A Brief Overview of the Florida Petition for Discharge and Final Accounting


A Brief Overview of the Florida Petition for Discharge and Final Accounting

The Petition for Discharge and Final Accounting is the last phase of the probate process and is important for Florida personal representatives to know about. In a formal administration, the personal representative is in charge of administering the assets of the deceased. They have a fiduciary duty to follow the wishes of the deceased if there was a Will and to do what is best for the estate.

The personal representative’s duties usually include:

  • Locating and securing the assets of the estate
  • Providing notice to creditors
  • Making an inventory of the assets
  • Selling or investing assets
  • Paying creditors and other debts
  • Distributing the assets to the beneficiaries

Once the personal representative has done all of the above, they can then proceed to the last part of the probate process, which is the final accounting and discharge. The personal representative has to file the petition with the probate court to essentially “close up” the estate. If you are a personal representative and have questions about how to correctly do so in Florida, please contact our highly experienced Florida probate law team for guidance.

Rule 5.400 of Florida probate law is called “Distribution and Discharge” and provides the statutory guidance for this process. The rule provides that the personal representative shall file a final accounting and a petition for discharge—along with a plan of distribution—once they have completed all their tasks and they are about to distribute the last remaining assets.

The rule also says that the petition for discharge must contain the following statements:

  1. The personal representative has fully administered the estate.
  2. All creditors’ claims have been paid, settled, or otherwise disposed of.
  3. The personal representative has paid or made provision for the payment of taxes and other expenses of administration.
  4. A showing of the amount the personal representative will pay to people hired by the estate—including attorneys, accountants, and other professionals/entities employed by the personal representative during administration. It must also show how the personal representative got to that number.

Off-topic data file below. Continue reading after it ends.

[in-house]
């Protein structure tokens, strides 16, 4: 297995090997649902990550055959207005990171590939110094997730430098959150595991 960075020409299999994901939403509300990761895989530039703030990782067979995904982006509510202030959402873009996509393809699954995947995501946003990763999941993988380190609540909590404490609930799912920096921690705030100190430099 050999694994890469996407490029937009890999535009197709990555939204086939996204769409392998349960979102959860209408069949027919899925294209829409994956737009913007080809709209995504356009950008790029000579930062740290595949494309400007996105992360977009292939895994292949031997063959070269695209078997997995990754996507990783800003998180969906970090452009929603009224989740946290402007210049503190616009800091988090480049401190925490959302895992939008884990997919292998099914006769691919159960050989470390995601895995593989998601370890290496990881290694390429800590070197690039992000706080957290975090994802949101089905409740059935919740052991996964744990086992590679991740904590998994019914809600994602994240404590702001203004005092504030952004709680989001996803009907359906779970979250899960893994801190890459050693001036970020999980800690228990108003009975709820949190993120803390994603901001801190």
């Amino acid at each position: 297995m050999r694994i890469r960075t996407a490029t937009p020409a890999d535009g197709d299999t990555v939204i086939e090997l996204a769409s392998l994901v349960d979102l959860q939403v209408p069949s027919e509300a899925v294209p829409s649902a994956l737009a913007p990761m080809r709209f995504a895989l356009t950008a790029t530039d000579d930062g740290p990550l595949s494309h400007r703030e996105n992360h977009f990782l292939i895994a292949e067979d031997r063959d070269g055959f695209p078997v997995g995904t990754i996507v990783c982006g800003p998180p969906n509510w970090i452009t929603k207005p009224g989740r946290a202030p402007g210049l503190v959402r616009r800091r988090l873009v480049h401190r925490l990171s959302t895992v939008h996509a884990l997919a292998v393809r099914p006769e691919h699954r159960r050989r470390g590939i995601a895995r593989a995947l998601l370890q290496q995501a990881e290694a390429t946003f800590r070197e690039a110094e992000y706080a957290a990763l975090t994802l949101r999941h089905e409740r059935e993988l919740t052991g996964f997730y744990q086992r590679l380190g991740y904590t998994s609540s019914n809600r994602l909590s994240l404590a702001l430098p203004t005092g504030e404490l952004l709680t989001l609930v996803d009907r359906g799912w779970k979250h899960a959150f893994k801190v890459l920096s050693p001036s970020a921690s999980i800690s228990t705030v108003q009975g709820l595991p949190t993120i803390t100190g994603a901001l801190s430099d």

5. A plan of distribution of the remaining assets within the estate, which includes:
    • A schedule of the prior distributions made
    • The property left in the hands of the personal representative for distribution
    • A schedule describing the proposed distribution of the remaining assets
  6. The amount the personal representative is retaining to pay off the remaining expenses in the distribution and termination of the estate administration.
  7. Any objections to the petition for discharge must be filed within 30 days of the receipt of the petition. The objections must be written and must specifically state the grounds upon which the party is objecting to the petition for discharge.

A copy of the petition for discharge and final accounting must be filed and served on interested parties within 12 months. The probate court may extend the 12 months if interested parties show cause.

The personal representative then promptly distributes the estate assets in accordance with the plan of distribution they outline when they filed the petition for discharge, unless a party objects. If there are no objections and all assets are finally distributed, the probate court will enter an order that officially discharges the personal representative. This is officially where the role of the personal representative ends and the probate case is over.

Contact Us

If you are a Florida personal representative thinking about filing a petition for discharge, you should consult with an experienced Florida probate law attorney as soon as possible. We will help you file the petition and guide you through any objections to the petition should they arise. Contact us today to schedule a consultation or call us at 305-456-3255. Hablamos Español!

Author Bio

Justin Stivers is the founder and managing attorney of Stivers Law, an estate planning firm specializing in wills, probate, trust administration, and financial risk management services. Justin’s approach goes beyond just creating legal documents. From aligning investments with estate plans to ensuring comprehensive insurance coverage, he safeguards a client’s legacy from unforeseen circumstances. His commitment extends beyond individual transactions, fostering lifelong partnerships to provide ongoing support and guidance.

With an impressive track record, Justin is licensed by the Florida and the Tennessee State Bars. His professional portfolio boasts Series 65 registration as a Registered Investment Advisor, the Wealth Management Specialist™ designation, and a 2-15 License for Health, Life, and Annuities. His dedication to excellence has earned him positions like Board Member of the Estate Planning Council of Greater Miami, Business Eagle Member of the Florida Justice Association, and active membership in esteemed organizations like the American Academy of Estate Planning Attorneys.

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